Wednesday, April 14, 2010

Miscellany from the Capitol City

I just attended the National Association for Home Care & Hospice Annual March on Washington. For those of you from obscure places like Buraydah, Saudi Arabia and Flekkefjord, Norway, this is me pictured with Senator Scott Brown (R-MA).  If you're from those places, see if you can guess which one is the U.S. Senator.  Hint: he's not wearing the goofy red name badge.

These days were dedicated to meeting with our delegation and advocating on behalf of home care and hospice, not really about drinking coffee and sitting in hotel ballrooms listening to experts talk about strategies for growing volumes or optimizing reimbursements for services, though there was some of that too.  Here, in no particular order, are some thoughts from the past four days.

  • There was a great deal of discussion about how partisan a society we've become.  My suspicion has been that we've always been a fairly partisan society, though the experts here have concluded that it's worse now than ever.  I wonder if majority parties always feel as though partisanship is "worse now than ever."
  • Paul Begala (Democratic strategist, Clinton advisor, CNN analyst) said that: "Demonizing Obama will fail, just as demonizing Reagan did."  Begala noted that liberals have tried for decades now to discredit Ronald Reagan but "it's just not sticking."  He predicts a similar fate for those who criticize the current President.
  • More from Begala:
    • Obama is "fundamentally a moderate" and "a pragmatist" despite his opponents' attempts to paint him as an extreme left winger.
    • Some free advice for Republicans: Move to the center and don't be defined by the Glenn Becks and Sarah Palins.  He predicts the emergence of a new centrist from the Republican party who will gain control of the party.  Without this, it will remain adrift.
    • Fox News is "killing" CNN, resulting in a major emphasis at the network to be "balanced".
    • When he teaches his Georgetown law students, he tells them to: "read something beyond your comfort zone."  Jeb Bush was once asked what he reads from the opposing side and he was able to quickly name publications, writers, and websites from the left.  Begala said: "I'll put my money on Jeb."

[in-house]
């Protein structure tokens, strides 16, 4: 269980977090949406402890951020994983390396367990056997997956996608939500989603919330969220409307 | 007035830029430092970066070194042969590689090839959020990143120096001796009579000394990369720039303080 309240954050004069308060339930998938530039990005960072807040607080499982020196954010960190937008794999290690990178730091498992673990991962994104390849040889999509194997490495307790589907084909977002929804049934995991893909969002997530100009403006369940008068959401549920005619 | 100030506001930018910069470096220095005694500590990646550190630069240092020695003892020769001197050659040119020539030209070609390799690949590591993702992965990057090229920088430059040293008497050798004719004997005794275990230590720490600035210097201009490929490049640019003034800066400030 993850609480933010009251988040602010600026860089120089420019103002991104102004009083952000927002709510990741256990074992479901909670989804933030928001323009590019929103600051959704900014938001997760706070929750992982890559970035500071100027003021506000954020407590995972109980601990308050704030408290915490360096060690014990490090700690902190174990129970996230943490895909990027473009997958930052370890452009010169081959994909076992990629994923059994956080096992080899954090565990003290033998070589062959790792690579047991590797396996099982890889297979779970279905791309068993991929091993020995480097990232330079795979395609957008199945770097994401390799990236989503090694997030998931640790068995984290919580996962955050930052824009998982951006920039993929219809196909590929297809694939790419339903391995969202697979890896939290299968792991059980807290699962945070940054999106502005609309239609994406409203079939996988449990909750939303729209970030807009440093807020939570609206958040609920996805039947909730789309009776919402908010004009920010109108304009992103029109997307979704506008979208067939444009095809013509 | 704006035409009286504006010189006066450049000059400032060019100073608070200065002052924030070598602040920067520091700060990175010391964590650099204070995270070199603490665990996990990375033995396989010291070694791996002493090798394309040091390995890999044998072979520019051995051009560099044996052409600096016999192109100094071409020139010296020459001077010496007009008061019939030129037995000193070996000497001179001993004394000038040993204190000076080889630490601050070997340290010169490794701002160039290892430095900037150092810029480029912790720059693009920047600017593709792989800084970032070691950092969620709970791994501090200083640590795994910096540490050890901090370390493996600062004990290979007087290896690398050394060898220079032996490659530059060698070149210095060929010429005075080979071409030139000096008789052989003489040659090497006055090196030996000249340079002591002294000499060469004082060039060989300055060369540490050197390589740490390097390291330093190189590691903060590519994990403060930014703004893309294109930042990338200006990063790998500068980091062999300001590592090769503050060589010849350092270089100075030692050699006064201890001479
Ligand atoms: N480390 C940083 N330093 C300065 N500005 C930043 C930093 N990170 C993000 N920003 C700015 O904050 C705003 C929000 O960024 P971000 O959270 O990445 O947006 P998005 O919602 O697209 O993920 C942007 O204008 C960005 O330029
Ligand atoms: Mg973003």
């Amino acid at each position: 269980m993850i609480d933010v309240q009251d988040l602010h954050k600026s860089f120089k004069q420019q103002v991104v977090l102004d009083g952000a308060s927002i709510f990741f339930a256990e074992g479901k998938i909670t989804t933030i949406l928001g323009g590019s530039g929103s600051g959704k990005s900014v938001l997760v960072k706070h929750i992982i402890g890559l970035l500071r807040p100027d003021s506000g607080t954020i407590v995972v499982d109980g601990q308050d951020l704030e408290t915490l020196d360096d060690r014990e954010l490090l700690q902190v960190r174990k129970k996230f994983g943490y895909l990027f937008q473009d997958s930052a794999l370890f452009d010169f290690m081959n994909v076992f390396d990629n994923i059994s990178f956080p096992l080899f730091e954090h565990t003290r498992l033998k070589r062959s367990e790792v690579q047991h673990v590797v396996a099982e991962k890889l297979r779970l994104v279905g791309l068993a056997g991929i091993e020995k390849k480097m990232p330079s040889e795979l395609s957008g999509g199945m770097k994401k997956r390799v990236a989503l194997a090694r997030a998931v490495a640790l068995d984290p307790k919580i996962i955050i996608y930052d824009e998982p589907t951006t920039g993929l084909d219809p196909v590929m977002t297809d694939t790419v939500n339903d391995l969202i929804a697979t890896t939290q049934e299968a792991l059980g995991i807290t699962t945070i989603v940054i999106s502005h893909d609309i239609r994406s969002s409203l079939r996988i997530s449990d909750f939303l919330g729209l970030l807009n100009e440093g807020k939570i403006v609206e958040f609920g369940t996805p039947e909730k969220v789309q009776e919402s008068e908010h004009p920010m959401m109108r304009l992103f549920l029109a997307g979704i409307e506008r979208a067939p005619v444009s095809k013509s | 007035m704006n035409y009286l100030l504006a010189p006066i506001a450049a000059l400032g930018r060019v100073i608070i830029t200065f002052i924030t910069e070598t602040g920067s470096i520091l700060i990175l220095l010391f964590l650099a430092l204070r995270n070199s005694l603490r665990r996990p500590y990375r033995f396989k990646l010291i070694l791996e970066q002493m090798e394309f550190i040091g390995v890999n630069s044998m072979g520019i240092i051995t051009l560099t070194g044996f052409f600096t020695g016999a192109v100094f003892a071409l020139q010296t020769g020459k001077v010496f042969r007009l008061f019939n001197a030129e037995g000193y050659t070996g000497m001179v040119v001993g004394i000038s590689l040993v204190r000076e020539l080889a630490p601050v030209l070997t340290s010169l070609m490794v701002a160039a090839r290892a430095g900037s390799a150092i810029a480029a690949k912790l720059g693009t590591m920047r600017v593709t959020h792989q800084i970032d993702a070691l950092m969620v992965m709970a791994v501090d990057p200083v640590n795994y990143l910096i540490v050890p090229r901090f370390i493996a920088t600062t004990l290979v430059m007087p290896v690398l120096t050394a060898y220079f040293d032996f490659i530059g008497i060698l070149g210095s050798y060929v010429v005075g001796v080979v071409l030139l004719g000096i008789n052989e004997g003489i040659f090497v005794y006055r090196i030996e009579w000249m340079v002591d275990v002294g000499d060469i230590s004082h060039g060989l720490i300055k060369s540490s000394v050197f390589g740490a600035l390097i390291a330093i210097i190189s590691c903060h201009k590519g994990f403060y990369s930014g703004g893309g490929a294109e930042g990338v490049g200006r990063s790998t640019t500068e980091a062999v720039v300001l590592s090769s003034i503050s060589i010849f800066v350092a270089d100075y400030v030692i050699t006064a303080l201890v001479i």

• David Plouffe, Democratic strategist and President Obama's 2008 Presidential Campaign manager, addressed the group.  Here are the high points:
    • Demographic trends strongly favor the Democratic party, including the growth in Latino and African American populations as well as the fact that younger voters are increasingly involved and increasingly voting.  All those factors bode well for future elections for Democrats.
    • Partisan politics have become about self-interest, not about what's best for the U.S.  Some Republicans are "reaching across" and favoring Democratic initiatives.  They will be demonized in upcoming elections and specifically targeted by the Tea Party Movement.  
    • Communication is all about mobile devices now as we increasingly get all of our information from them.  The Obama campaign was the first in history to capitalize on this phenomenon.  Don't mistake the growing number of twenty and thirty year olds who have entered the workforce with computer skills as the sole driving force here; increasingly, people in their sixties and seventies are going on-line, often times for many hours per day.
    • FDR's Fireside Chats routinely secured an 80% radio audience.  Today's biggest presidential addresses garner a tiny fraction of that audience, partly because our focus today is not singularly on a world war... and also because we obtain our information about presidential addresses via television, re-broadcasts on hulu and youtube, via twitter feeds, on-line forums, etc.  The key here is that increasingly we are getting our information via second- and third-hand sources.  In the past, we needed to worry about securing communication channels.  Now, we worry about that and making sure we have secured the help of opinion leaders as well.
    • Video is king.  Websites need to have video and lots of it.  It gives people a reason to go back to the site and for those in the health and not-for-profit sectors, telling your story via video feeds is "the future."
  • Some of the traditional and (over-) generalized assumptions that Democrats support health care issues and Republicans oppose it were turned upside down.  Some of the loudest applause went to champions such as Susan Collins (R-ME) and John Thune (R-SD).  There was one interesting moment when Chuck Grassley (R-IA) gave a stirring anti-health reform speech, setting the tone for what will be a highly contentious implementation process.
  • Senator John Kerry (D-MA), long a champion of home care, spoke of his own recent health issues and need for home care, citing a deep appreciation for the role home care plays in keeping individuals out of the hospital.
  • Senator Scott Brown (R-MA), still in his start-up phase, will hopefully also become a champion.  More to come on this point...
  • There was a rousing protest outside the hotel this morning (who needs an alarm clock when there's booming Vietnamese language chanting from a series of loudspeakers that can do the job?) against Nguyen Tan Dung (don't quote me on that) who was apparently staying in the hotel.  The protestors did not wish good things upon Mr. Tan Dung and his family.

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